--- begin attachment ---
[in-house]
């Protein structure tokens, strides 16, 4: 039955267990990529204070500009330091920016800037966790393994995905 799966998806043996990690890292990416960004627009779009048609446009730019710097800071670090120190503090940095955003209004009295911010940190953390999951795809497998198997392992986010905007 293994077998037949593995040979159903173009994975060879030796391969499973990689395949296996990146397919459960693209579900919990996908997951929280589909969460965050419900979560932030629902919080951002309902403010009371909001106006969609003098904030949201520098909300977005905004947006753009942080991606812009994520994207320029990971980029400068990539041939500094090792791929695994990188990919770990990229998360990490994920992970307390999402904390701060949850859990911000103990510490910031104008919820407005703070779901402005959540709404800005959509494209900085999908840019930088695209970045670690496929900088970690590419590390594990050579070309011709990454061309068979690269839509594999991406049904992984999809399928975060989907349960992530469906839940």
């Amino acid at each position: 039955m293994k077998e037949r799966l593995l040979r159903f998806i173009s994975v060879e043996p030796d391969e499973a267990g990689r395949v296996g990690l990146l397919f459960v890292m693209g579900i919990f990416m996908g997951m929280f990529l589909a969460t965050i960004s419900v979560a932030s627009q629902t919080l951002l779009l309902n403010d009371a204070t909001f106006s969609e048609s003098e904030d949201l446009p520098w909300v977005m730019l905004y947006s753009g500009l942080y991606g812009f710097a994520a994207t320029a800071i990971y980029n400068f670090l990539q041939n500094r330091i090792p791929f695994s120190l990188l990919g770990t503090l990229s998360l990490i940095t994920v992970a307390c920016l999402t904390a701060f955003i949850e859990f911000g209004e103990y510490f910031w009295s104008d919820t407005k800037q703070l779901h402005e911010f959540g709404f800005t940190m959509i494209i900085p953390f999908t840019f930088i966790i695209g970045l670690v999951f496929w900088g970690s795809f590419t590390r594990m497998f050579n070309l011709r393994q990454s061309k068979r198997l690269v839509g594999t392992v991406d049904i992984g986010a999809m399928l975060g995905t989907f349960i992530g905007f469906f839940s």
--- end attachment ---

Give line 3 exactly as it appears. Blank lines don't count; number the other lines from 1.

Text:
């Amino acid at each position: 039955m293994k077998e037949r799966l593995l040979r159903f998806i173009s994975v060879e043996p030796d391969e499973a267990g990689r395949v296996g990690l990146l397919f459960v890292m693209g579900i919990f990416m996908g997951m929280f990529l589909a969460t965050i960004s419900v979560a932030s627009q629902t919080l951002l779009l309902n403010d009371a204070t909001f106006s969609e048609s003098e904030d949201l446009p520098w909300v977005m730019l905004y947006s753009g500009l942080y991606g812009f710097a994520a994207t320029a800071i990971y980029n400068f670090l990539q041939n500094r330091i090792p791929f695994s120190l990188l990919g770990t503090l990229s998360l990490i940095t994920v992970a307390c920016l999402t904390a701060f955003i949850e859990f911000g209004e103990y510490f910031w009295s104008d919820t407005k800037q703070l779901h402005e911010f959540g709404f800005t940190m959509i494209i900085p953390f999908t840019f930088i966790i695209g970045l670690v999951f496929w900088g970690s795809f590419t590390r594990m497998f050579n070309l011709r393994q990454s061309k068979r198997l690269v839509g594999t392992v991406d049904i992984g986010a999809m399928l975060g995905t989907f349960i992530g905007f469906f839940s």